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Following reports that Minister Mantashe has doubled down on his accusations against NGOs during his address at Africa Oil Week (10 October) – he said: “Foreign funded Non-Governmental Organisations (NGOs) are also being used to ‘weaponize’ environmental preservation to block development in developing nations” – The Green Connection and the Southern African Faith Communities’ Environment Institute (SAFCEI) respond. The Green Connection and SAFCEI are NGOs who work for eco and climate justice. Earlier this year, the organisations launched a court application to review the failure of the President to bring important National Energy Act, 2008 provisions requiring an integrated energy plan into operation, and the Minister’s failure to advise him to do so. The matter was resolved when the President issued a Proclamation bringing the relevant provisions into effect as from 1 April 2024, at which time the Minister will be legally obliged to develop the IEP with the required public participation.    


Strategic Lead at the Green Connection Liziwe McDaid says, “The Green Connection believes that, as civil society, not only must we uphold our constitutional right to have a safe and healthy environment, but we must also protect our right to have our voices heard and to freely express our opinions. This is not the same as opposing development. We also see that instead of implementing energy planning that is inclusive, ecologically sustainable and in the public’s interest, the Department of Mineral & Resources continues to push fossil fuel projects, which we believe are not for the benefit of South Africans and which will inevitably exacerbate the climate crisis. Therefore, it has never been more critical to protect our civil society space.”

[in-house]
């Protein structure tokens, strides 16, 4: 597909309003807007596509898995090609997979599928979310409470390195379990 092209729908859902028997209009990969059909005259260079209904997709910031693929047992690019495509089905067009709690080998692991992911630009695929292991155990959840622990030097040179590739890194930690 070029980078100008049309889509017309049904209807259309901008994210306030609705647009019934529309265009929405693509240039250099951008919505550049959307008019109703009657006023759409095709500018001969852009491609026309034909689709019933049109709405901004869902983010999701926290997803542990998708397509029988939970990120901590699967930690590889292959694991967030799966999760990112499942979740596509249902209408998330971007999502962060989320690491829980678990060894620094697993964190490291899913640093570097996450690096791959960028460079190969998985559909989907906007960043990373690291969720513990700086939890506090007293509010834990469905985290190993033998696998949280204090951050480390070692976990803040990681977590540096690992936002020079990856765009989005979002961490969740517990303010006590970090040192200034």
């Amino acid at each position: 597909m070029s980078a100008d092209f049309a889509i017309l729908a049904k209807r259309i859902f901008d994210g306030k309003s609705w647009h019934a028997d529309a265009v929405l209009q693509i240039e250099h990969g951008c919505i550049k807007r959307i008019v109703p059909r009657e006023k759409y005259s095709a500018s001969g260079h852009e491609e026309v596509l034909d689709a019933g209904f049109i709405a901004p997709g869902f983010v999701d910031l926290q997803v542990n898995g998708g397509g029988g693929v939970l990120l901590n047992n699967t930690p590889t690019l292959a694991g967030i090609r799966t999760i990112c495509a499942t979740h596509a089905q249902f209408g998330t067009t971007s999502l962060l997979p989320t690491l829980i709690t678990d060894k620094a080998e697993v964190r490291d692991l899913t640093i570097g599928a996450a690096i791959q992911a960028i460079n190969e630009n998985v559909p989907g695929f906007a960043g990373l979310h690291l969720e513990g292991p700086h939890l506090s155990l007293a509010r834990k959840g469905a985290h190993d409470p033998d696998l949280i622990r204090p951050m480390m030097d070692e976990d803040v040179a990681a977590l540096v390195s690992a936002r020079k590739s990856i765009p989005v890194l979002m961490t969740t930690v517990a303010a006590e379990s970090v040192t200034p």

The Green Connection’s Community Outreach Coordinator Neville van Rooy says, “South Africa’s international commitments to address climate change will be shipwrecked if ministers continue to make decisions in the interest fossil fuels companies. To promote unrestrained exploration for and exploitation of fossil fuels at the expense of our environment – which should be protected by the government for the benefit of current and future generations – is shortsighted and not acceptable. Cost effective renewable energy options (with battery storage) are available which we believe can achieve sustainable developmental objectives with far less impact on the environment and without exacerbating the climate crisis. This is why we will continue to oppose offshore oil and gas, to advocate for wiser, inclusive decisions and to protect people’s livelihoods and food security.”


Executive Director at the Southern African Faith Communities’ Environment Institute (SAFCEI) Francesca de Gasparis says, “When an officer holder in government, in this case the Minister for Energy makes comments like these, it creates polarisation, seeming to imply that civil society and government are pulling in opposite directions. As is an eco-justice organisation that works with people of faith, Safcei believes an inclusive democracy, which respects human rights, especially as it relates to people’s environmental rights is possible. Government officials are elected to ensure the rights of people are respected, especially as the links between a healthy environment and poverty are clear. We will continue to raise our voices to protect the environment for now and future generations and ensuring that every South African has an opportunity to actively participate.”


This is what makes a healthy democracy. Civil society, NGOs and the public reserve the right to critique– in peaceful ways and as often as possible – government policy that in our view is not fit for the people or for the land. The Minister’s comments have been made in the context of a lack of delivery by his department and government. The fact is the government has failed to address the energy crisis and the Minister’s seeming attempt to shift blame onto civil society does not suggest that this government department is willing to be critiqued in order to be held accountable and transparent.”


The organisations say that instead of criticising civil society for its willingness to participate in South Africa’s democratic processes, government should instead seek to work with the people, for the people, and this means listening to the people.

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